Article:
The Column

“GOODBYE, MY LOVE”

Ladies and gents,

I'm bereft. The losses of towering talents keep piling up.

I first met Doris Roberts in 1966, when she was playing the role of Miss Punk in the Broadway comedy, The Office. At the time I was running in Tony Lo Bianco's circle of acquaintances, and a handful of us turned up to first preview. Doris ran away with the show, and I predicted in my column that she'd be the breakout star of what was bound to be the hit of the year. Well, that column ran on April 28. The show closed two days later, never having made it to opening night. The show may have been a flop, but our friendship flourished. It took another ten years or so for her to hit her stride in Hollywood, with a string of character roles that kept her constantly busy. It would take her thirty years before becoming a true household name and television icon, with her role as Marie Barone in the smash hit sitcom, “Everybody Loves Raymond.”

Doris was a pistol the entire time I knew her. She didn't suffer fools, and she didn't pull punches. She was unabashedly herself, and never hid her mood, whether she was giddy or cranky. You always got the real Doris. I found this delightfully refreshing in the sanitized world of Hollywood, but on many occasions she rubbed people the wrong way. At one of Estelle Getty's legendary pool parties in the 1970's, Doris snapped at Rip Taylor for walking in on her going to the bathroom without knocking. The confrontation escalated, until- she grabbed a bowl of hot salsa and threw it right in his face. He started shrieking, “I got habaneros in my eyes! I got habaneros in my eyes!” The burning must have been quite intense, because before we knew it he was sprinting out of the house, mowing over the screen door, onto the patio, and jumping directly into the pool to rinse off. The two didn't speak for three years, until they were both appearing on the same episode of “The Gong Show,” and Doris send a bushel of fresh habanero peppers to his dressing room, with a note saying, “You're still hot. Love, Doris.” From then on, the two were inseparable.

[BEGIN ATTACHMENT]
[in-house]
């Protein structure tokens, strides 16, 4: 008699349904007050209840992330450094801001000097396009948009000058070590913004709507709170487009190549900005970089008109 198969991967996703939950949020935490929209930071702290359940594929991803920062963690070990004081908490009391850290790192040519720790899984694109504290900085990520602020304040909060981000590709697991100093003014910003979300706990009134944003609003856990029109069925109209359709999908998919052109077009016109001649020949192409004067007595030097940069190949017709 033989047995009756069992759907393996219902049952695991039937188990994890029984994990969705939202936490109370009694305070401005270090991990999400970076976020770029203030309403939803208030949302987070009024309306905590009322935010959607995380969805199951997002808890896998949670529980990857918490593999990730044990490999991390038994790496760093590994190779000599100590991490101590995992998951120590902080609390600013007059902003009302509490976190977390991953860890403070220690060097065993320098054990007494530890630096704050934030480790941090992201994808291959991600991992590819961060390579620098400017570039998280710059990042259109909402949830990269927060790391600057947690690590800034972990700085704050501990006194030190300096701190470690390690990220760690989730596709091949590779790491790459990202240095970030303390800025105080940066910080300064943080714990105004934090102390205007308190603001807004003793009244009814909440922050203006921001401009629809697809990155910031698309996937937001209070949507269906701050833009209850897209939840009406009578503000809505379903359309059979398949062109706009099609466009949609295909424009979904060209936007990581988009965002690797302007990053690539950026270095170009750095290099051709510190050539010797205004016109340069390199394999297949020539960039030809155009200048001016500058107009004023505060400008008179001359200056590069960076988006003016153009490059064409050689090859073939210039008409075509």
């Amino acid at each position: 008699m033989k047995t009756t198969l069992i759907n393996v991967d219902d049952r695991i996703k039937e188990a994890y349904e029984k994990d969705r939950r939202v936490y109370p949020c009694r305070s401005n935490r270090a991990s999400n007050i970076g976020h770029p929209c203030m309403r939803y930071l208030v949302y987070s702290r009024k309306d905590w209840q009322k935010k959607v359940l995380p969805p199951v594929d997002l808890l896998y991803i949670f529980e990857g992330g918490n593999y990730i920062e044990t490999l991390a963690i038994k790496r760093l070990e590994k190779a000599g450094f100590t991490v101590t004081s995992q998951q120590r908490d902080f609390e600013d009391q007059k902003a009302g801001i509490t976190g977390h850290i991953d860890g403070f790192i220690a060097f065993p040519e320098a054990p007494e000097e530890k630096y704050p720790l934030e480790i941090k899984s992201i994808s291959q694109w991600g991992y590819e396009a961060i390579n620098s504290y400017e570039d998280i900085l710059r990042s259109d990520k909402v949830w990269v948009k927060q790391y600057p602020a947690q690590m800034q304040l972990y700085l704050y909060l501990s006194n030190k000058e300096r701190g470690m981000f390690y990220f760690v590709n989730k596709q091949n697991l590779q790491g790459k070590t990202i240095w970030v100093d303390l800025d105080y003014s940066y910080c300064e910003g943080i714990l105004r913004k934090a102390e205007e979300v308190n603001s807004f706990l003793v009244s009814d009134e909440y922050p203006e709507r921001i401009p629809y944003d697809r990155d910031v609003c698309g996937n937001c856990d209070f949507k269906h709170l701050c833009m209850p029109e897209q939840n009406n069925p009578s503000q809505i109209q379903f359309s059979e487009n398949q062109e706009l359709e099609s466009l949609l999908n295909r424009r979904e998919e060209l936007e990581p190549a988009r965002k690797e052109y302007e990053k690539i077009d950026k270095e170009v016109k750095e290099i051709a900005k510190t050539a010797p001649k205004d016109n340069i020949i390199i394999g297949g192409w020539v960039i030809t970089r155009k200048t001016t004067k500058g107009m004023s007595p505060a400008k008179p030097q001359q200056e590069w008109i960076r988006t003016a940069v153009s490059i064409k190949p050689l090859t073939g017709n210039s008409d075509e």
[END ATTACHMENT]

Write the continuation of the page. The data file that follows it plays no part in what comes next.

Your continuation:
I like to think that she and Estelle Getty are poolside somewhere, giggling over banana daiquiris.

As for Prince, I don't even know what to say. Though I didn't know him personally, only through his music, the loss still weighs heavily on me. He was one of those rare glorious creatures, unabashedly weird and supremely talented. I don't know why these types seem especially inclined to leave us so soon. But perhaps we should just be grateful to have been graced by their gifts, if only briefly.

Tidbits from around town…

Caught Kathie Lee Gifford popping into Dear Evan Hansen for a second visit, this time with three friends in tow. Word-of-mouth in action!

Spotted the bright star of Bright Star, Carmen Cusack, posing for a photographer in front of the Cort Theatre looking chic and modern in patterned dress and a white leather biker jacket.

Overheard Frank Rich calling The Humans the best play he's seen in years, after hosting a conversation with the Stephen Karam, Joe Mantello, and the entire cast, for a special live version of the American Theatre Wing's “Working in the Theatre” series.

Saw Lea DeLaria, who will be hosting The Obie Awards, catching The Effect at the Barrow Street.

As always, a toast of something sparkling to you and yours!

Kisses,

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